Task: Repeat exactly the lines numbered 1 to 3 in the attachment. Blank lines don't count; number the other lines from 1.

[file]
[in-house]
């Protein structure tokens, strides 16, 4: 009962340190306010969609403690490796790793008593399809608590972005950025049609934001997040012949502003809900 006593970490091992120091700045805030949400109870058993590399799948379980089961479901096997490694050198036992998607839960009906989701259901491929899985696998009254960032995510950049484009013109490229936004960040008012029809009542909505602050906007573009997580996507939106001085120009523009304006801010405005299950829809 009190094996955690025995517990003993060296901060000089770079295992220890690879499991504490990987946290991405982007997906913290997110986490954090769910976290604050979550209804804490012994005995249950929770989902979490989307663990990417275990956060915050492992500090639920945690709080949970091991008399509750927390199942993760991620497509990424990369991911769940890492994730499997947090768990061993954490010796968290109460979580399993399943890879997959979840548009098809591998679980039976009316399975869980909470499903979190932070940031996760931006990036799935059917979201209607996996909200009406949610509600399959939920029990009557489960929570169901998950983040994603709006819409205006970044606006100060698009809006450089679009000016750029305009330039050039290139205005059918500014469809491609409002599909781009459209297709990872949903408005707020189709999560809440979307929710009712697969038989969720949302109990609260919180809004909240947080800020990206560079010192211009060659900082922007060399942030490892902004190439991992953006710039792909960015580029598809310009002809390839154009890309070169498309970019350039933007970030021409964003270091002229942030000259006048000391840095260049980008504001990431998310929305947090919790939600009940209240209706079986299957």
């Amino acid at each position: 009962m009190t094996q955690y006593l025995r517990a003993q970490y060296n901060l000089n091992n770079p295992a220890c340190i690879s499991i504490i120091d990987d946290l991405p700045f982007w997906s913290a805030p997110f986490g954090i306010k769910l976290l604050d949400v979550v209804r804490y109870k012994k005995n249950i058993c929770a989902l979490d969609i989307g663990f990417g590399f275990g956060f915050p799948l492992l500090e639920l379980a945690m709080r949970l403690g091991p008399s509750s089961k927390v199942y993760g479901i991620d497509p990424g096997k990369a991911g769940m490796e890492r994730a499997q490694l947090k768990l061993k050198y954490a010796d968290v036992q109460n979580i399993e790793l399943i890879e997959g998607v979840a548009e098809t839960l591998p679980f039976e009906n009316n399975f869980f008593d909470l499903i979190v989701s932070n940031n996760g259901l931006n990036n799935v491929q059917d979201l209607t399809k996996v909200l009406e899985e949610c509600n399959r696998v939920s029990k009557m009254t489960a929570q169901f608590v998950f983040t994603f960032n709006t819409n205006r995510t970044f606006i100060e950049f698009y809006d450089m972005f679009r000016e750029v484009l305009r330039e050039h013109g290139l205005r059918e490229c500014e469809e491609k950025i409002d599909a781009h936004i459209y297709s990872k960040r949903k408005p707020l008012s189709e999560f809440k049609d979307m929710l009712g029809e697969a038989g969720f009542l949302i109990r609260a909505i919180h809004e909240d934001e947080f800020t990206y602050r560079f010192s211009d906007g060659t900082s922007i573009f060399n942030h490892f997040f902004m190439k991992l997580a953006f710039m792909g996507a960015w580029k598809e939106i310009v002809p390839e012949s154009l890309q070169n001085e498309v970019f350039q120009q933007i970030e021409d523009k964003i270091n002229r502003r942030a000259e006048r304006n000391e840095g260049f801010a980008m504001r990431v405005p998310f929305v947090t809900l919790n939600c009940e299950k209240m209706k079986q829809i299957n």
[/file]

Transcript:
[in-house]
């Protein structure tokens, strides 16, 4: 009962340190306010969609403690490796790793008593399809608590972005950025049609934001997040012949502003809900 006593970490091992120091700045805030949400109870058993590399799948379980089961479901096997490694050198036992998607839960009906989701259901491929899985696998009254960032995510950049484009013109490229936004960040008012029809009542909505602050906007573009997580996507939106001085120009523009304006801010405005299950829809 009190094996955690025995517990003993060296901060000089770079295992220890690879499991504490990987946290991405982007997906913290997110986490954090769910976290604050979550209804804490012994005995249950929770989902979490989307663990990417275990956060915050492992500090639920945690709080949970091991008399509750927390199942993760991620497509990424990369991911769940890492994730499997947090768990061993954490010796968290109460979580399993399943890879997959979840548009098809591998679980039976009316399975869980909470499903979190932070940031996760931006990036799935059917979201209607996996909200009406949610509600399959939920029990009557489960929570169901998950983040994603709006819409205006970044606006100060698009809006450089679009000016750029305009330039050039290139205005059918500014469809491609409002599909781009459209297709990872949903408005707020189709999560809440979307929710009712697969038989969720949302109990609260919180809004909240947080800020990206560079010192211009060659900082922007060399942030490892902004190439991992953006710039792909960015580029598809310009002809390839154009890309070169498309970019350039933007970030021409964003270091002229942030000259006048000391840095260049980008504001990431998310929305947090919790939600009940209240209706079986299957």
């Amino acid at each position: 009962m009190t094996q955690y006593l025995r517990a003993q970490y060296n901060l000089n091992n770079p295992a220890c340190i690879s499991i504490i120091d990987d946290l991405p700045f982007w997906s913290a805030p997110f986490g954090i306010k769910l976290l604050d949400v979550v209804r804490y109870k012994k005995n249950i058993c929770a989902l979490d969609i989307g663990f990417g590399f275990g956060f915050p799948l492992l500090e639920l379980a945690m709080r949970l403690g091991p008399s509750s089961k927390v199942y993760g479901i991620d497509p990424g096997k990369a991911g769940m490796e890492r994730a499997q490694l947090k768990l061993k050198y954490a010796d968290v036992q109460n979580i399993e790793l399943i890879e997959g998607v979840a548009e098809t839960l591998p679980f039976e009906n009316n399975f869980f008593d909470l499903i979190v989701s932070n940031n996760g259901l931006n990036n799935v491929q059917d979201l209607t399809k996996v909200l009406e899985e949610c509600n399959r696998v939920s029990k009557m009254t489960a929570q169901f608590v998950f983040t994603f960032n709006t819409n205006r995510t970044f606006i100060e950049f698009y809006d450089m972005f679009r000016e750029v484009l305009r330039e050039h013109g290139l205005r059918e490229c500014e469809e491609k950025i409002d599909a781009h936004i459209y297709s990872k960040r949903k408005p707020l008012s189709e999560f809440k049609d979307m929710l009712g029809e697969a038989g969720f009542l949302i109990r609260a909505i919180h809004e909240d934001e947080f800020t990206y602050r560079f010192s211009d906007g060659t900082s922007i573009f060399n942030h490892f997040f902004m190439k991992l997580a953006f710039m792909g996507a960015w580029k598809e939106i310009v002809p390839e012949s154009l890309q070169n001085e498309v970019f350039q120009q933007i970030e021409d523009k964003i270091n002229r502003r942030a000259e006048r304006n000391e840095g260049f801010a980008m504001r990431v405005p998310f929305v947090t809900l919790n939600c009940e299950k209240m209706k079986q829809i299957n």